Guevarra leaves PAO forensic lab probe to Ombudsman

Lian Buan
Guevarra leaves PAO forensic lab probe to Ombudsman
Complainant Wilfredo Garrido Jr says President Rodrigo Duterte can always 'fire' PAO chief Persida Acosta if the Ombudsman cannot act on his request to place her under preventive suspension

MANILA, Philippines –  Justice Secretary Menardo Guevarra said on Thursday, August 15, that he will leave it to the Office of the Ombudsman to look into the legality of the creation of the Public Attorney’s Office (PAO) forensics laboratory.

Guevarra made the statement when asked about the legality of the creation of the forensics lab – the subject of a months-old complaint that got a boost after a group of PAO lawyers filed this month a manifestation before the Ombudsman to supplement the complaint. (READ: PAO lawyers accuse Acosta of using Dengvaxia cases to get ‘extra funds’)

“I cannot comment because I don’t know what really happened and I think she has submitted her counter-affidavit and other controverting evidence so we will leave it to the Ombudsman, to Justice (Samuel) Martires to resolve that asap,” Guevarra told reporters on Thursday.

In October 2018, lawyer Wilfredo Garrido Jr filed a complaint before the Ombudsman questioning the legality of the creation of the PAO forensic lab. He pointed out that Republic Act No. 9406 or the law that created PAO, did not provide for it.

PAO’s forensic expert is Erwin Erfe who, of late, led the investigations into deaths that PAO linked to the use of dengue vaccine Dengvaxia.  

In his complaint, Garrido called the forensic lab “a patently illegal office because there is no such office described in the Administrative Code, or specially created by Congress, with funds appropriated therefor.”

On Thursday, Garrido acknowledged the  significance of the PAO lawyers’ letter to the Ombudsman against Acosta and Erfe.

“This is now bigger than my case. My complaint has been pending for almost a year, and it just got a boost – from within PAO, of all places,” Garrido said in a statement on Thursday.

Forensic lab

Guevarra said on Thursday that he does not see the need for a separate DOJ probe for now, even if he would have to defend PAO’s proposed 2020 budget before Congress starting next week.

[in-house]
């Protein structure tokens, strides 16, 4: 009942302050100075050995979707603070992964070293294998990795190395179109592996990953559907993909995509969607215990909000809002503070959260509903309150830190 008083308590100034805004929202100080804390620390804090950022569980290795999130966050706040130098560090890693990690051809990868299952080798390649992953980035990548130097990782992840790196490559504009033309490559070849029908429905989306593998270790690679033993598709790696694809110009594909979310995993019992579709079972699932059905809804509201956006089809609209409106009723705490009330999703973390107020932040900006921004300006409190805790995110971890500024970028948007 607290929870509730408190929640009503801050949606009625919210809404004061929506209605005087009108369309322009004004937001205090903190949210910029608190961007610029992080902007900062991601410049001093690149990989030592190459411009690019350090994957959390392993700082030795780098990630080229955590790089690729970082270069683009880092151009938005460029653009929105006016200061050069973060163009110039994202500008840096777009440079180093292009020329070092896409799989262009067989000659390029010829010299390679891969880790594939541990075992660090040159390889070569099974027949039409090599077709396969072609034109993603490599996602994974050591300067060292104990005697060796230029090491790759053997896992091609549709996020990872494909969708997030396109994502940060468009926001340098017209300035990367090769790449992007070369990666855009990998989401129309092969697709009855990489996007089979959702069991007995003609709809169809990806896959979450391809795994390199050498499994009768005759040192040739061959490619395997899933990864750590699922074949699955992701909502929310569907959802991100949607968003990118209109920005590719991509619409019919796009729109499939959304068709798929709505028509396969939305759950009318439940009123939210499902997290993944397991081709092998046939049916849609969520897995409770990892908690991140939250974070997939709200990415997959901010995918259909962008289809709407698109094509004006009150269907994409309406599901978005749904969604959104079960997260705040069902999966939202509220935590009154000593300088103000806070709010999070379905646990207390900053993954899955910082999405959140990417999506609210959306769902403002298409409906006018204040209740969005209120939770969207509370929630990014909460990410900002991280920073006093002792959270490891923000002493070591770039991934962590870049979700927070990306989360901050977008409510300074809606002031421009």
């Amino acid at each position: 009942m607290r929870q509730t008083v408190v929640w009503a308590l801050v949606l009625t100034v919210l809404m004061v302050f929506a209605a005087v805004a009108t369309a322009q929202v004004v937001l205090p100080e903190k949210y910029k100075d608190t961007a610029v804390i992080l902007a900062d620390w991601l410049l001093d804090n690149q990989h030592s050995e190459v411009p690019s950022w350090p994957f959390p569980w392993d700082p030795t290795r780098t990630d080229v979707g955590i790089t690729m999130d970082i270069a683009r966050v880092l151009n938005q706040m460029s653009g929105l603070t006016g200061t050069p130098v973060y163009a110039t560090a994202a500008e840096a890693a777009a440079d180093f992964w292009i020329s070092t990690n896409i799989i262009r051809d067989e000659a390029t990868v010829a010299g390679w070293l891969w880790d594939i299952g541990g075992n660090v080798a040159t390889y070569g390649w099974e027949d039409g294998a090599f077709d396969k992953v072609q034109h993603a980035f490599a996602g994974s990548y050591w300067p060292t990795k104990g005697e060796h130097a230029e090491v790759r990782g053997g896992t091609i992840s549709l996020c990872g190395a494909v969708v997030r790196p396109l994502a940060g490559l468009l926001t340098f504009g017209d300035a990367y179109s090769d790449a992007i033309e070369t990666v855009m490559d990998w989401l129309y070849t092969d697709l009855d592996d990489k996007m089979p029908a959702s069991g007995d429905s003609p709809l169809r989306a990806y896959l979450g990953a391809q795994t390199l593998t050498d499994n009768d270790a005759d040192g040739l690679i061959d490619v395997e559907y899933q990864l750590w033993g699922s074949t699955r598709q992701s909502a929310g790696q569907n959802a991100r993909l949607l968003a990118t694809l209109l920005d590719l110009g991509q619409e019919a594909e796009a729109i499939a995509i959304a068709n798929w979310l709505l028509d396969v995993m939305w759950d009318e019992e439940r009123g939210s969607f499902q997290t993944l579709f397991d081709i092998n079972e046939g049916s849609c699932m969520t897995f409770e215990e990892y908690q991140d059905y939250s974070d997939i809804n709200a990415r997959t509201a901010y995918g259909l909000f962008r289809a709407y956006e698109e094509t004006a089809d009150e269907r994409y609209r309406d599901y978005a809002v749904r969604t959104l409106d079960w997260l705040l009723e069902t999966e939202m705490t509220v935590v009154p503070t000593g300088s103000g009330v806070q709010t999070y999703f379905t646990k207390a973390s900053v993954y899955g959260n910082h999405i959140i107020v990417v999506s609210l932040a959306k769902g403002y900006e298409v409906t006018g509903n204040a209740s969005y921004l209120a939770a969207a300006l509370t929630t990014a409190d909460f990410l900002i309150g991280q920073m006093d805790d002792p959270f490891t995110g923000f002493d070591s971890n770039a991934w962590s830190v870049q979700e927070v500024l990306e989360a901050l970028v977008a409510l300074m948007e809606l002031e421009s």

Guevarra said that Acosta had assured him the creation of the forensic lab was with the approval of the Department of Budget and Management (DBM).

“Namention niya in passing that for her, that was a mere harassment suit na ‘yung creation of the office ng forensic ay with the approval of the DBM (She mentioned in passing that for her, that was a mere harassment suit, that the creation of the forensic office is with the approval of the DBM),” he told reporters.

Garrido told Rappler that Acosta used the same DBM defense in her counter-affidavit submitted to the Ombudsman, a copy of which was furnished to him as the complainant.

That is not a viable defense because under the administrative code, only an act of legislation can create an office,” said Garrido. 

He said that after he sent his response, he no longer received an update from the Office of the Ombudsman. 

Garrido’s complaint and the lawyers’ manifestation both requested the Ombudsman to place Acosta and Erfe under preventive suspension pending investigation of the complaints against them. 

“If the Ombudsman cannot act on my request for preventive suspension, which has been pending for months, the President can fire her,” said Garrido. 

PAO budget

Guevarra said the proposed 2020 budget for PAO was incorporated into the DOJ budget that had been submitted to Congress.

“Budget for the PAO has already been submitted to the DOJ and we have forwarded the entire DOJ budget including attached agencies to the DBM so I am sure that the people of the DOJ have already factored that in,” he said.

Acosta did not respond to Rappler’s request for other details such as when the forensic lab was created and how many staff it had. The forensic lab is not under the PAO’s organizational structure which lists all lawyers and staff.

On its website, PAO has a separate tab for forensics which lists only Erfe.

PAO’s 2019 budget is P4.125 billion, the 2nd highest budget in the DOJ family next to DOJ proper at P7.9 billion. The Bureau of Corrections (BuCor) is 3rd with P4.099 billion.

In 2018, PAO had a P3.197-billion budget, which increased by 29.04% or by P928.495 million in 2019 budget. –

Lian Buan

Lian Buan covers justice and corruption for Rappler. She is interested in decisions, pleadings, audits, contracts, and other documents that establish a trail. If you have leads, email or tweet @lianbuan.